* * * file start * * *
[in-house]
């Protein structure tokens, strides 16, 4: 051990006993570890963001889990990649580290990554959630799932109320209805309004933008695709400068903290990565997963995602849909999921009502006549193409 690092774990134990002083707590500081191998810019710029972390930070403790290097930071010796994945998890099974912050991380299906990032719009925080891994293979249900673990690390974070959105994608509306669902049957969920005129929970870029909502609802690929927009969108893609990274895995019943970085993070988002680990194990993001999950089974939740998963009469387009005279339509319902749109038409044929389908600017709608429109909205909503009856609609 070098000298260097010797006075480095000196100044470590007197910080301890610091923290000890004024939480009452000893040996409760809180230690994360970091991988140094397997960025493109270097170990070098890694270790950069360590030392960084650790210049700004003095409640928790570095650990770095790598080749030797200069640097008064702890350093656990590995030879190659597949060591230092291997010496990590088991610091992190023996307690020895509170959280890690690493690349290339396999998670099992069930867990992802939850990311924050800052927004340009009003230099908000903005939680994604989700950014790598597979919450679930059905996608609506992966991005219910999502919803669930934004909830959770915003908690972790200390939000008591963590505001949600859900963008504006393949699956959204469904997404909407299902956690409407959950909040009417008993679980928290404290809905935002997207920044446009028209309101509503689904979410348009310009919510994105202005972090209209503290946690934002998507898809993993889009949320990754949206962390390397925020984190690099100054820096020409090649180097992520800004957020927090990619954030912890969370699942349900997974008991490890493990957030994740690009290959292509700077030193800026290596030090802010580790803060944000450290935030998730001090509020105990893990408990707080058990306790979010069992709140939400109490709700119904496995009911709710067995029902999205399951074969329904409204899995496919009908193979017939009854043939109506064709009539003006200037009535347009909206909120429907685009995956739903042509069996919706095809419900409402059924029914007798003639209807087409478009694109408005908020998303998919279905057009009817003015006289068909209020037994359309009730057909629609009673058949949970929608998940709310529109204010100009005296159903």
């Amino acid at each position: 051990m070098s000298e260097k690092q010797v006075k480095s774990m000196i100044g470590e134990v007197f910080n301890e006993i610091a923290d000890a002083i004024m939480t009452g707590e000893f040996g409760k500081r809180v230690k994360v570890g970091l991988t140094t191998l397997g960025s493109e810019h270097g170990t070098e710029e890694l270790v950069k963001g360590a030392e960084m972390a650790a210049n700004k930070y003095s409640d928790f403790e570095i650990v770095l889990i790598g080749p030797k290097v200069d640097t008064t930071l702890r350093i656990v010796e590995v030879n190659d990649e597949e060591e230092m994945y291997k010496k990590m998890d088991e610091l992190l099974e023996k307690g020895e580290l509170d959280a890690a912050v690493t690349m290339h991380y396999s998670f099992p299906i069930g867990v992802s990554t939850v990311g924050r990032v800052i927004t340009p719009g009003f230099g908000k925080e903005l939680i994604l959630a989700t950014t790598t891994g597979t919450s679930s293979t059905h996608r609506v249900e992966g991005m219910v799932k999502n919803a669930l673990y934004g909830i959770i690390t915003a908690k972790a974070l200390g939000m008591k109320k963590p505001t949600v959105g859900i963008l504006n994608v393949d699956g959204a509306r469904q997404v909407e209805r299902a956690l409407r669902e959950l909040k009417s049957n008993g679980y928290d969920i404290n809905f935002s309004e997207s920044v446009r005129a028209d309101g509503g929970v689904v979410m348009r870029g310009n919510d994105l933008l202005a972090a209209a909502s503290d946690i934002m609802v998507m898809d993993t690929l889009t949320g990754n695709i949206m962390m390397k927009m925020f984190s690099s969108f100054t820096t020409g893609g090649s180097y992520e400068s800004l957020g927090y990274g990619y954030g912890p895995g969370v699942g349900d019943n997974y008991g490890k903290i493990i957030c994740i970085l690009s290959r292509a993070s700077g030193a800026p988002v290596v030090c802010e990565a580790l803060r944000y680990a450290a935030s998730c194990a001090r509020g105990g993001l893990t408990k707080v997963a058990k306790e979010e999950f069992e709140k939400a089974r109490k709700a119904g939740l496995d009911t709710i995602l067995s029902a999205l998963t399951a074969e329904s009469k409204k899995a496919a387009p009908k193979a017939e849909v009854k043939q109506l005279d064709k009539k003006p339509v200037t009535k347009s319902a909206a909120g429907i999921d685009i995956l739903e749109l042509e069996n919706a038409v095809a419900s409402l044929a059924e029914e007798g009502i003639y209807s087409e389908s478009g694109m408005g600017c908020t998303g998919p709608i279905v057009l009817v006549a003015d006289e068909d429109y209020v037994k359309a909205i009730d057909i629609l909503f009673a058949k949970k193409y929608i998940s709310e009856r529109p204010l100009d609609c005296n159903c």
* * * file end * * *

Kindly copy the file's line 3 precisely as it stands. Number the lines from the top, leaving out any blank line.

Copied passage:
């Amino acid at each position: 051990m070098s000298e260097k690092q010797v006075k480095s774990m000196i100044g470590e134990v007197f910080n301890e006993i610091a923290d000890a002083i004024m939480t009452g707590e000893f040996g409760k500081r809180v230690k994360v570890g970091l991988t140094t191998l397997g960025s493109e810019h270097g170990t070098e710029e890694l270790v950069k963001g360590a030392e960084m972390a650790a210049n700004k930070y003095s409640d928790f403790e570095i650990v770095l889990i790598g080749p030797k290097v200069d640097t008064t930071l702890r350093i656990v010796e590995v030879n190659d990649e597949e060591e230092m994945y291997k010496k990590m998890d088991e610091l992190l099974e023996k307690g020895e580290l509170d959280a890690a912050v690493t690349m290339h991380y396999s998670f099992p299906i069930g867990v992802s990554t939850v990311g924050r990032v800052i927004t340009p719009g009003f230099g908000k925080e903005l939680i994604l959630a989700t950014t790598t891994g597979t919450s679930s293979t059905h996608r609506v249900e992966g991005m219910v799932k999502n919803a669930l673990y934004g909830i959770i690390t915003a908690k972790a974070l200390g939000m008591k109320k963590p505001t949600v959105g859900i963008l504006n994608v393949d699956g959204a509306r469904q997404v909407e209805r299902a956690l409407r669902e959950l909040k009417s049957n008993g679980y928290d969920i404290n809905f935002s309004e997207s920044v446009r005129a028209d309101g509503g929970v689904v979410m348009r870029g310009n919510d994105l933008l202005a972090a209209a909502s503290d946690i934002m609802v998507m898809d993993t690929l889009t949320g990754n695709i949206m962390m390397k927009m925020f984190s690099s969108f100054t820096t020409g893609g090649s180097y992520e400068s800004l957020g927090y990274g990619y954030g912890p895995g969370v699942g349900d019943n997974y008991g490890k903290i493990i957030c994740i970085l690009s290959r292509a993070s700077g030193a800026p988002v290596v030090c802010e990565a580790l803060r944000y680990a450290a935030s998730c194990a001090r509020g105990g993001l893990t408990k707080v997963a058990k306790e979010e999950f069992e709140k939400a089974r109490k709700a119904g939740l496995d009911t709710i995602l067995s029902a999205l998963t399951a074969e329904s009469k409204k899995a496919a387009p009908k193979a017939e849909v009854k043939q109506l005279d064709k009539k003006p339509v200037t009535k347009s319902a909206a909120g429907i999921d685009i995956l739903e749109l042509e069996n919706a038409v095809a419900s409402l044929a059924e029914e007798g009502i003639y209807s087409e389908s478009g694109m408005g600017c908020t998303g998919p709608i279905v057009l009817v006549a003015d006289e068909d429109y209020v037994k359309a909205i009730d057909i629609l909503f009673a058949k949970k193409y929608i998940s709310e009856r529109p204010l100009d609609c005296n159903c």